Providing the first in-depth intellectual and organizational mapping of the single state idea’s recent resurgence in Palestine/Israel, this book enquires into its nature as a phenomenon of resistance, as well as into its potential as a counterhegemonic force in the making against the processes of Zionism.
Reconstructing this moment of re-emergence through primary material and interviews with diverse influential intellectuals―its analysis highlights their self-understandings, worldviews, strategies and perceptions of the phenomenon in which they are involved, while questioning whether the single state idea has the potential to become a Gramscian inspired movement of resistance against Zionism. In presenting this rare insight into a resistance movement in the making, this book resurrects an empowering image of Antonio Gramsci infused with the writings of Edward Said. This it does in an effort to both problematize the dominant interpretations of Gramsci’s writings in International Relations, and to decolonise the abstract way in which resistance and counter hegemony are often studied in the discipline.
Contributing a mapping of a silenced alternative and hopeful way forward in the context of escalating violence, this book is essential reading for those studying the Arab-Israeli conflict, Middle East Politics and International Relations.
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Cherine Hussein is currently a Research Fellow at the Council for British Research in the Levant (CBRL), and the Deputy Director of the CBRL’s Kenyon Institute. She is also a Visiting Research Fellow at Sussex University’s International Relations Department. Her research focuses on the politics of social transformation in the Middle East, with a particular interest in the writings of Antonio Gramsci and Edward Said, and the role of organic intellectuals in instigating social change.Review:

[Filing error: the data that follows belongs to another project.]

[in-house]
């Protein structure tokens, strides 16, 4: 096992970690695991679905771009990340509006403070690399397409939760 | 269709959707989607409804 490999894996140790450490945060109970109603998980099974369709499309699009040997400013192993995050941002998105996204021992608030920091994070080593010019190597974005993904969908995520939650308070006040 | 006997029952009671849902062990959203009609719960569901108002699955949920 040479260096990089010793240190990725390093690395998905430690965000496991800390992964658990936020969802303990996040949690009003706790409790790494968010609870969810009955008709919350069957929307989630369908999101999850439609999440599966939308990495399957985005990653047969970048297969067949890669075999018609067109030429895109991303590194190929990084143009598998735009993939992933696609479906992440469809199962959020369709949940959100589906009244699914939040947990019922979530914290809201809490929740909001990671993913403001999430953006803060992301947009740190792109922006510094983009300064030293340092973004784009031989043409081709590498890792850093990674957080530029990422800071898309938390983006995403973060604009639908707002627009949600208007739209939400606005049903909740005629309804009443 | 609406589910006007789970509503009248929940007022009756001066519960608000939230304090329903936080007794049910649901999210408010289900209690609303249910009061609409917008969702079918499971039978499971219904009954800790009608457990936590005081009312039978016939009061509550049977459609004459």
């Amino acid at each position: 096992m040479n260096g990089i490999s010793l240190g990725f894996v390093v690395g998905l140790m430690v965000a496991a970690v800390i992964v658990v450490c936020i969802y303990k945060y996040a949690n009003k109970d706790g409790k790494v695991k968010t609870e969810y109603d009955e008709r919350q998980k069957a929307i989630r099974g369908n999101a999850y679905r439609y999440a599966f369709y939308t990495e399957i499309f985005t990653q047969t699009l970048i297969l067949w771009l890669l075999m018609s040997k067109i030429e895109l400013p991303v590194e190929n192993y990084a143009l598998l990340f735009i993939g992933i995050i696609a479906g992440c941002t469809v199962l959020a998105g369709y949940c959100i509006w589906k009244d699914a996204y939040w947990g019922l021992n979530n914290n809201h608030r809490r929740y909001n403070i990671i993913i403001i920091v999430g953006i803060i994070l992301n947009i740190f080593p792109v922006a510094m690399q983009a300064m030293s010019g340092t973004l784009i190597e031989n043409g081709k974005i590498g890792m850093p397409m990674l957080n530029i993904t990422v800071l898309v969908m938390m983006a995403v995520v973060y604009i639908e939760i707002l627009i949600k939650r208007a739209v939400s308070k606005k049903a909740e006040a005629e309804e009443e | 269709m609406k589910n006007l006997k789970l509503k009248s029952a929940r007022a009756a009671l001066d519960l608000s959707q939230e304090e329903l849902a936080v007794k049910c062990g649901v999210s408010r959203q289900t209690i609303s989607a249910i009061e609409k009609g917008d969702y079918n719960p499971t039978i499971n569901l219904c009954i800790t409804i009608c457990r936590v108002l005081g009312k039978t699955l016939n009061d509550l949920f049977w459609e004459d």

"Hussein’s argument has an internal harmony.Her case’s components fit tightly together with cumulative force... Her vigorously argued case-filled as it is with detail, demanding exegesis, logical firmness, and effective repetition of earlier points―succeeds overall. She is an activist, very much so, and lives up to the image of the organic intellectual that she invokes in more scholarly fashion in the pages of her book."
Timothy Brennan, University of Minnesota, USA in Journal of Palestine Studies
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